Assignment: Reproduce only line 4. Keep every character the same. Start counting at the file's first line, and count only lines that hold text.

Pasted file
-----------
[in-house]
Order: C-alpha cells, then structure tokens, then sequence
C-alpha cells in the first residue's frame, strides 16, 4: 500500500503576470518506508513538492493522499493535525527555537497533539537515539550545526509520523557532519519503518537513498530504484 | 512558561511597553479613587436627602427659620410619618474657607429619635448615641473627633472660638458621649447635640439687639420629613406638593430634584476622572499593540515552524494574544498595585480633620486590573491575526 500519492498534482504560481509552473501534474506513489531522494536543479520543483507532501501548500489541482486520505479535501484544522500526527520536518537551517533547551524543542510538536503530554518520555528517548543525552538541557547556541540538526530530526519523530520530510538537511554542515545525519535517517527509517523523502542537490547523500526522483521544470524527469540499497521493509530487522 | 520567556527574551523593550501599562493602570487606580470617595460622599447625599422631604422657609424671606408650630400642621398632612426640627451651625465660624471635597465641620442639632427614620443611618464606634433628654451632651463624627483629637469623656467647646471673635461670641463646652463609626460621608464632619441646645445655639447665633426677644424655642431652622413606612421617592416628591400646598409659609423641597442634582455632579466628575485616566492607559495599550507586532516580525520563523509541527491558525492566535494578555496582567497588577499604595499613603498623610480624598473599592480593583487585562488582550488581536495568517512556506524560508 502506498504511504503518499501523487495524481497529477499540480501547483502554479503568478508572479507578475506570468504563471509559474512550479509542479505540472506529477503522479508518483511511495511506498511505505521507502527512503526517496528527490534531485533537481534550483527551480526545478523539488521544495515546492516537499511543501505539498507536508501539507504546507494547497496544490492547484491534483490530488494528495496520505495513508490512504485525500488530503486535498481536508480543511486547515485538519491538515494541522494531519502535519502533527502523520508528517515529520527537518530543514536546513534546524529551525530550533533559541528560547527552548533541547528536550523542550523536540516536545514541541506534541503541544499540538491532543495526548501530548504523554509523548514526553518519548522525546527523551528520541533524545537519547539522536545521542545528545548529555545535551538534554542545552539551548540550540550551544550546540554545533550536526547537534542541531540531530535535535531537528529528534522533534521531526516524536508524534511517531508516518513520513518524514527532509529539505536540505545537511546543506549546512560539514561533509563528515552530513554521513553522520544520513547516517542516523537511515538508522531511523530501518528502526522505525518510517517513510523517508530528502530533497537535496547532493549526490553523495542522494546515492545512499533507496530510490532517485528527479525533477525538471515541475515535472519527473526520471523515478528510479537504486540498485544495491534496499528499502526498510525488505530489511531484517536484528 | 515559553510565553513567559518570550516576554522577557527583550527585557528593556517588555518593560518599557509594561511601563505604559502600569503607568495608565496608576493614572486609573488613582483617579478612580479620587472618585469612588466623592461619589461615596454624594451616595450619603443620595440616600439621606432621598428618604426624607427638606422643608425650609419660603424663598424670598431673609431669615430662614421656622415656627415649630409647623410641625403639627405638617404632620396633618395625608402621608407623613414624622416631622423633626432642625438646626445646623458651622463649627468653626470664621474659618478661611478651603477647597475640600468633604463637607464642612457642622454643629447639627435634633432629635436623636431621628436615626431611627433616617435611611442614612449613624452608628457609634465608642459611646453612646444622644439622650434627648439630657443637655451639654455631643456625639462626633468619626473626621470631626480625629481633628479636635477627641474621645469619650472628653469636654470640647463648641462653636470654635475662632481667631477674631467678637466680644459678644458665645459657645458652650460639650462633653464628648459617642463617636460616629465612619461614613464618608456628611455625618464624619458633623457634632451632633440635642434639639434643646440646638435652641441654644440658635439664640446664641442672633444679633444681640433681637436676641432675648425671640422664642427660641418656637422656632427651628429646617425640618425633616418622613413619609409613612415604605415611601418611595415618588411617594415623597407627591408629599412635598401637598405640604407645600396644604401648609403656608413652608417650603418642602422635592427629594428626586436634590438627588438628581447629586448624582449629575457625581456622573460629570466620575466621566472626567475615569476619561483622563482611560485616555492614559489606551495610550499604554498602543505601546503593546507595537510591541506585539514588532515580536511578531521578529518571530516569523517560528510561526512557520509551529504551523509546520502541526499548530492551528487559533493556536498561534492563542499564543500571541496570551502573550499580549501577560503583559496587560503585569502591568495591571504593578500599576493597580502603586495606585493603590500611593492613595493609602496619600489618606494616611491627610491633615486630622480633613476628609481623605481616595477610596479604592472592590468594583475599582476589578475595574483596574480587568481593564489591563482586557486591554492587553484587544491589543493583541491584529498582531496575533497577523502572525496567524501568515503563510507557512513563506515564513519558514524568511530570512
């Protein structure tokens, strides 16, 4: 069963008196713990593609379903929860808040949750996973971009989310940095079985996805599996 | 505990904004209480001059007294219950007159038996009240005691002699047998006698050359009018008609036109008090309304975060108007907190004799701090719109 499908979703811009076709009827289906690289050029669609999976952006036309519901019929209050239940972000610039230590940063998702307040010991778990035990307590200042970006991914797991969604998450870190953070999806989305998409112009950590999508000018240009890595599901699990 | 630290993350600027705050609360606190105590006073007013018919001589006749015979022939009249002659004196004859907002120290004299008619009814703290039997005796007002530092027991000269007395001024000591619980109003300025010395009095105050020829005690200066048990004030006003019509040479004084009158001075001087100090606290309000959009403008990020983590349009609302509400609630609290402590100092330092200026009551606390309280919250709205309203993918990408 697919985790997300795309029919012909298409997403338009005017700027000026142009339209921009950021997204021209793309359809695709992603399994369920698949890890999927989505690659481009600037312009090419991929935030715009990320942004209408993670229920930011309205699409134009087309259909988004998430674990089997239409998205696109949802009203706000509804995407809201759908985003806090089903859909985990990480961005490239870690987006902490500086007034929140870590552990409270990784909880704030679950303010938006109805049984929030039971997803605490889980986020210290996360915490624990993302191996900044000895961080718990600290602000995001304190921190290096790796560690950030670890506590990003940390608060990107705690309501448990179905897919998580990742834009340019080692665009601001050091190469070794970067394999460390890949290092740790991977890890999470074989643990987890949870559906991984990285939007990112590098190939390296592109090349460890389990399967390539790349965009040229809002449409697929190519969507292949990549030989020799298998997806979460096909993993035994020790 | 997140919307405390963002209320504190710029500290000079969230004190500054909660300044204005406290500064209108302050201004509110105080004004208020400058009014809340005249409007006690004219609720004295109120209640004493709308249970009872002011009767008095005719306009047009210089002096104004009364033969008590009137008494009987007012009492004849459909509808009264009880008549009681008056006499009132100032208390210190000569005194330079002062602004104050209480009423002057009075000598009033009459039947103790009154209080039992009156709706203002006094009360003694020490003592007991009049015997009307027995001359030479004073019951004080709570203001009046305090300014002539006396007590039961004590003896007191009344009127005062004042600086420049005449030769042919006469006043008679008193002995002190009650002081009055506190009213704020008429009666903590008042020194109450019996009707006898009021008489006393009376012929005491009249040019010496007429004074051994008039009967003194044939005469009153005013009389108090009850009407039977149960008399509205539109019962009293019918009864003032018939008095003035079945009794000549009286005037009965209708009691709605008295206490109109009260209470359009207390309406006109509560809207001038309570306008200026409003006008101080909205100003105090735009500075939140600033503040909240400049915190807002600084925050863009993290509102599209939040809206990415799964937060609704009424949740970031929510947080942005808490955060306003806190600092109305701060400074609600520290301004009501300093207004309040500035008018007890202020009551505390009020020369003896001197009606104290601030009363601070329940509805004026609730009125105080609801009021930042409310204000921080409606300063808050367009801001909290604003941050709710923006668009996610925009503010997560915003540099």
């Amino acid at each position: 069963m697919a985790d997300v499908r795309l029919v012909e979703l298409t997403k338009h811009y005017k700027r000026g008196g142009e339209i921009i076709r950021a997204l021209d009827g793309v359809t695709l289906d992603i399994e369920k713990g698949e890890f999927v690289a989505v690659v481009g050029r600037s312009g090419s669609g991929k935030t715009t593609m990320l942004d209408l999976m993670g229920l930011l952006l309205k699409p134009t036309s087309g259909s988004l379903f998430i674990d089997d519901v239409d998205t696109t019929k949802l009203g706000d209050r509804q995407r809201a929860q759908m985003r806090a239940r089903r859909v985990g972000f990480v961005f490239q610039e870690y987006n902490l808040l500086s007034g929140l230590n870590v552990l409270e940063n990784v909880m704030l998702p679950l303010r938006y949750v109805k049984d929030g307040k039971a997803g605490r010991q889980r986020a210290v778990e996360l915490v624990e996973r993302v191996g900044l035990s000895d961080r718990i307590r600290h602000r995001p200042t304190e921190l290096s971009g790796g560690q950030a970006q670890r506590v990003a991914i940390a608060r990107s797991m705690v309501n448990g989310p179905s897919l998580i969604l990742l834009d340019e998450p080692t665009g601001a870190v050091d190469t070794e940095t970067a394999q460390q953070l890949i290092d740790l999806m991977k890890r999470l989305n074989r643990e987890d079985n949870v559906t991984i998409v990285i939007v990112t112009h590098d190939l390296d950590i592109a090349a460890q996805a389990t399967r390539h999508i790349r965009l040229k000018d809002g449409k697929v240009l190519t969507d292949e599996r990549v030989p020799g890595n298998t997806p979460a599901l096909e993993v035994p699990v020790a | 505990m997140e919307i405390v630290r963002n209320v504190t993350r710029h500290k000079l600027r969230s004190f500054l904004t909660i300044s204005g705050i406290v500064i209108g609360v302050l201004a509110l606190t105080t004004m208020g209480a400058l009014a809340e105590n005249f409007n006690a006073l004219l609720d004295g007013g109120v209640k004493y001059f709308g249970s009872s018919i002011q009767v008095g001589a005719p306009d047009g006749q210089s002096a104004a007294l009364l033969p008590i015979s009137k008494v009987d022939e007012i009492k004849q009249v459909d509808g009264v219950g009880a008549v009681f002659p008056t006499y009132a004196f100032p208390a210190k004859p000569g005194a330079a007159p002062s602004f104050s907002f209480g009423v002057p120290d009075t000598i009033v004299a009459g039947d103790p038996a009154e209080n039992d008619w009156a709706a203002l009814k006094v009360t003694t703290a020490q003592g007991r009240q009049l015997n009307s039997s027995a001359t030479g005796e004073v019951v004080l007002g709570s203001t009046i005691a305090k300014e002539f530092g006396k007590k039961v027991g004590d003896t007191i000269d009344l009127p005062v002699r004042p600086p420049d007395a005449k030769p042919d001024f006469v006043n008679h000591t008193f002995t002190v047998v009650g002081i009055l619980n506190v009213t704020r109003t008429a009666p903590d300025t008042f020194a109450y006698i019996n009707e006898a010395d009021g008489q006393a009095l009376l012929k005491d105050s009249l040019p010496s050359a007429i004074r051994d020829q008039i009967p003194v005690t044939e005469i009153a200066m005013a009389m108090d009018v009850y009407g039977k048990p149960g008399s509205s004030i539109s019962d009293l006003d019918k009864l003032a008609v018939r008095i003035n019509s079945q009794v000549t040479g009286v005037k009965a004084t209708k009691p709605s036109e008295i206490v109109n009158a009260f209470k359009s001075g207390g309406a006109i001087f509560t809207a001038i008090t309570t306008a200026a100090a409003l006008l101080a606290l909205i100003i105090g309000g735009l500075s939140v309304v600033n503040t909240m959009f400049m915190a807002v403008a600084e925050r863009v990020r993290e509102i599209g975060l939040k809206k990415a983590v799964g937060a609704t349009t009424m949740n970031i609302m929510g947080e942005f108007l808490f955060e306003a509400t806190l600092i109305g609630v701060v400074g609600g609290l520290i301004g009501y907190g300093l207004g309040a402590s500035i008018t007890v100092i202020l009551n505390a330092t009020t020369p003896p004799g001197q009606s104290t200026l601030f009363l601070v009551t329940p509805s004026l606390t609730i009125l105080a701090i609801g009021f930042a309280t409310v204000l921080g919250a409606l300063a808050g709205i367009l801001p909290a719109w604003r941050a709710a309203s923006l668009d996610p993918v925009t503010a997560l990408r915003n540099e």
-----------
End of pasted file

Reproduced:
């Protein structure tokens, strides 16, 4: 069963008196713990593609379903929860808040949750996973971009989310940095079985996805599996 | 505990904004209480001059007294219950007159038996009240005691002699047998006698050359009018008609036109008090309304975060108007907190004799701090719109 499908979703811009076709009827289906690289050029669609999976952006036309519901019929209050239940972000610039230590940063998702307040010991778990035990307590200042970006991914797991969604998450870190953070999806989305998409112009950590999508000018240009890595599901699990 | 630290993350600027705050609360606190105590006073007013018919001589006749015979022939009249002659004196004859907002120290004299008619009814703290039997005796007002530092027991000269007395001024000591619980109003300025010395009095105050020829005690200066048990004030006003019509040479004084009158001075001087100090606290309000959009403008990020983590349009609302509400609630609290402590100092330092200026009551606390309280919250709205309203993918990408 697919985790997300795309029919012909298409997403338009005017700027000026142009339209921009950021997204021209793309359809695709992603399994369920698949890890999927989505690659481009600037312009090419991929935030715009990320942004209408993670229920930011309205699409134009087309259909988004998430674990089997239409998205696109949802009203706000509804995407809201759908985003806090089903859909985990990480961005490239870690987006902490500086007034929140870590552990409270990784909880704030679950303010938006109805049984929030039971997803605490889980986020210290996360915490624990993302191996900044000895961080718990600290602000995001304190921190290096790796560690950030670890506590990003940390608060990107705690309501448990179905897919998580990742834009340019080692665009601001050091190469070794970067394999460390890949290092740790991977890890999470074989643990987890949870559906991984990285939007990112590098190939390296592109090349460890389990399967390539790349965009040229809002449409697929190519969507292949990549030989020799298998997806979460096909993993035994020790 | 997140919307405390963002209320504190710029500290000079969230004190500054909660300044204005406290500064209108302050201004509110105080004004208020400058009014809340005249409007006690004219609720004295109120209640004493709308249970009872002011009767008095005719306009047009210089002096104004009364033969008590009137008494009987007012009492004849459909509808009264009880008549009681008056006499009132100032208390210190000569005194330079002062602004104050209480009423002057009075000598009033009459039947103790009154209080039992009156709706203002006094009360003694020490003592007991009049015997009307027995001359030479004073019951004080709570203001009046305090300014002539006396007590039961004590003896007191009344009127005062004042600086420049005449030769042919006469006043008679008193002995002190009650002081009055506190009213704020008429009666903590008042020194109450019996009707006898009021008489006393009376012929005491009249040019010496007429004074051994008039009967003194044939005469009153005013009389108090009850009407039977149960008399509205539109019962009293019918009864003032018939008095003035079945009794000549009286005037009965209708009691709605008295206490109109009260209470359009207390309406006109509560809207001038309570306008200026409003006008101080909205100003105090735009500075939140600033503040909240400049915190807002600084925050863009993290509102599209939040809206990415799964937060609704009424949740970031929510947080942005808490955060306003806190600092109305701060400074609600520290301004009501300093207004309040500035008018007890202020009551505390009020020369003896001197009606104290601030009363601070329940509805004026609730009125105080609801009021930042409310204000921080409606300063808050367009801001909290604003941050709710923006668009996610925009503010997560915003540099």